University Receives Funding to Advance Skills in Computing Education

Posted October 8, 2015

Dr. Heidi Ellis and Dr. Stoney Jackson of the Computer Science and Information Technology Department recently received a grant of $389,569 from the National Science Foundation titled “OpenPath – Improving Student Pathways to Computing Professions via Humanitarian Free and Open Source Software”. This funding is part of a nearly $1 million collaborative grant initiative with Nassau Community College in New York and Drexel University in Pennsylvania.


The OpenPath program will improve undergraduate computing education by developing a shared pathway through the computing curriculum. It will encourage input and feedback from students and faculty to address key challenges of computing education, by using proactive online learning in small groups with an authentic and exciting framework. The pathway will consist of course materials and activities that support student involvement in Humanitarian Free and Open Source Software (HFOSS), throughout their entire undergraduate education. This intentional and shared effort builds on collaborative relationships with the Red Hat University Outreach team, the GNOME Accessibility team, and the OpenHatch project, all of which promote and support the use of educational open-source software.

“OpenPath will connect students directly with many Humanitarian Free and Open Source Software professionals from around the globe,” remarked Dr. Ellis. “ Allowing students to learn directly within a professional environment. OpenPath will create a conduit for supporting that professional involvement. 

As it unfolds, OpenPath will help build a globally competitive workforce by exposing students to a unique community of international developers, and allow them to experience computing as a social activity with societal benefits. By giving students opportunities to positively impact society, OpenPath can also engage and motivate traditionally underrepresented minorities and women to pursue careers in computing.”


Clason Speaker Series at School of Law to Host C. Thomas Brown on October 13

Posted October 7, 2015

clason_brown_c_thomas_410jpgWestern New England University School of Law’s Clason Speaker Series and the Center for Gender & Sexuality Studies will host a talk by Public Interest Week, Keynote Speaker C. Thomas Brown on Tuesday, October 13 at 12:00 noon in the Law School Common. The talk, entitled “Litigating Marriage Equality: A Law Firm Attorney’s Role in Obergefell v. Hodges,” is free and open to students, alumni, the University community, as well as to the general public. Pizza will be served.

This summer, the Supreme Court issued its landmark decision in Obergefell v. Hodges, which interpreted the Constitution to protect the equal rights of gay and lesbian couples to marry in all states. The Court’s decision would not have been possible without the work of many attorneys from non-profit organizations and law firms, who worked tirelessly to create the winning arguments. In honor of Public Interest week, we will hear from one such attorney, C. Thomas Brown. He will discuss his role in the marriage equality litigation and how law firm attorneys can incorporate public interest work into diverse practices.

C. Thomas Brown is a senior associate at Ropes & Gray in Boston, where his practice focuses on actions under the Federal securities laws, mergers and acquisitions law, and other complex transactional matters.

The Clason Speaker Series presents expert lectures to the School of Law and to the public. The series is named after Charles R. Clason, a prominent local attorney and member of the U.S. House of Representatives, who held the position of Dean of the School of Law from 1954 to 1970. Today, the purpose of the Charles and Emma Clason Endowment Fund is to host speakers who will enhance the academic environment of the School of Law at the University.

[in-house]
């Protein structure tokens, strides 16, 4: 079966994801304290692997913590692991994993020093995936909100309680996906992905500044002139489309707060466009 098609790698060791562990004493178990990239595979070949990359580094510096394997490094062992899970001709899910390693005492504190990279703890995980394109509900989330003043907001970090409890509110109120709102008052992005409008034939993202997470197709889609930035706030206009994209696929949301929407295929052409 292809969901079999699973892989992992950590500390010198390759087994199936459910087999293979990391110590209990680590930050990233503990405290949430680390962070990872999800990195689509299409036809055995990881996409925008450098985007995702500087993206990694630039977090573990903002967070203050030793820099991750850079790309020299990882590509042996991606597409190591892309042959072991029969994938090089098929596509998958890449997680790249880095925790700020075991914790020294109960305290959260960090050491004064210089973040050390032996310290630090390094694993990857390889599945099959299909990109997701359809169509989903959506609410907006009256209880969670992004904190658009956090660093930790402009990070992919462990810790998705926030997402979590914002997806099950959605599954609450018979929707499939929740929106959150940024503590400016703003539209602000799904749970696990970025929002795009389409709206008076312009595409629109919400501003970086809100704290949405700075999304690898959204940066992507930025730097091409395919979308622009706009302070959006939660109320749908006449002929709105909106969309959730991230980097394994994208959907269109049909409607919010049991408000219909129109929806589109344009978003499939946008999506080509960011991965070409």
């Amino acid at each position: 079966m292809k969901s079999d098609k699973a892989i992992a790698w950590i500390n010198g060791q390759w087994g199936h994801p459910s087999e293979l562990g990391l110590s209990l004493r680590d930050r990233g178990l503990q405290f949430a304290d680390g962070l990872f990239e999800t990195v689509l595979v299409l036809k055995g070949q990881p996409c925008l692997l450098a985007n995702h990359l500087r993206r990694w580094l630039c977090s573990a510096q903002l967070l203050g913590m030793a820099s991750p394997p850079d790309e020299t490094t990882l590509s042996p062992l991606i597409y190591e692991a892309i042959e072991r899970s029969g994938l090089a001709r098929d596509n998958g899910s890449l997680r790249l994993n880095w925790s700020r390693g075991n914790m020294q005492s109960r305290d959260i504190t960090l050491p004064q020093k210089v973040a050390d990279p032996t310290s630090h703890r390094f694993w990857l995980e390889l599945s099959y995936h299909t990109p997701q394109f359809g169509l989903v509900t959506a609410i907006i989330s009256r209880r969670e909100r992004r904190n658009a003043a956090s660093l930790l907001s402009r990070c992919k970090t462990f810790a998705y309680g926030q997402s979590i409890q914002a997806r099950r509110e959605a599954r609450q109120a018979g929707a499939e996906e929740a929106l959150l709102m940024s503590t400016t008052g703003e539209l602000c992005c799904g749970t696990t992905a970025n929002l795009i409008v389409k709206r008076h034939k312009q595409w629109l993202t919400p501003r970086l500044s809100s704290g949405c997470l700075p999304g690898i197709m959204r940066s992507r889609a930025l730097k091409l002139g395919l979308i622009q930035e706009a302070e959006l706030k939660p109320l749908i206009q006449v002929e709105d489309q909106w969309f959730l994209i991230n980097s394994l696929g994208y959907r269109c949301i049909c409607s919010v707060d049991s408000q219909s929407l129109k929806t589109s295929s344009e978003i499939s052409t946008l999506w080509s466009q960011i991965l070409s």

For more information, call 413-782-1405 or email Professor Erin Buzuvis at


2nd Annual Fall Ball a Big Success

Posted October 6, 2015

By junior Natasha Mercado-Santana


Friday night, September 25, the class of 2017 Council hosted its second annual Fall Ball in Rivers Memorial Hall. The Fall Ball is a semi-formal social event open to students of all classes.

There was great food all evening, a fun photo booth, a super DJ, and a chance to win a free iPad.


Kenya Jenkins, Lynda Akor, Jennifer Alves

It was a good opportunity for students of all classes to meet each other and spend time together making memories. Sophomore Kristen Dansereau says, “I had a lot of fun dancing, taking photos with my friends, and just hanging out with my classmates!”

It was senior Gennah Borg’s first time attending the Fall Ball. “It was a lot of fun. I liked the turn-out, and I think that more students would be interested in going in the future because of the excitement around getting dressed up, dancing with friends, taking pictures at the booth, and making memories with peers,” she says. As a senior, Borg is excited to be a senior and hoping to participate in as many activities as she can before graduating next May.


    Katie Betlej, Jeffery Massicott, Gennah Borg, Kristen Dansereau


"Fun Home" Broadway Excursion Planned

Posted October 2, 2015


The Office of Student Activities and Leadership Development is sponsoring a unique opportunity for students to experience Fun Home on Broadway, Sunday, October 18 for the 3:00 matinee. 

Fun Home is the 2015 Tony Award winner for Best Musical, and the first show written and composed entirely by women to win Best Musical! It's based on Alison Bechdel's best-selling graphic memoir of growing up in her dysfunctional family, embracing her sexual orientation, and showing how much our world has changed. Performed entirely in the round, Fun Home is a uniquely intimate and emotional theatrical experience. You will not be disappointed!

The bus will depart from behind the Campus Center at 11:00 a.m., and will return to campus around 8:00 p.m. Tickets are just $30, including the $59 face-value ticket, and transportation to and from New York City. Tickets are available on University Tickets:

If there are any tickets remaining as of Friday morning, October 9, they will be available for faculty and staff to purchase at $59 each. 


Students Bewitched on Field Trip

Posted October 2, 2015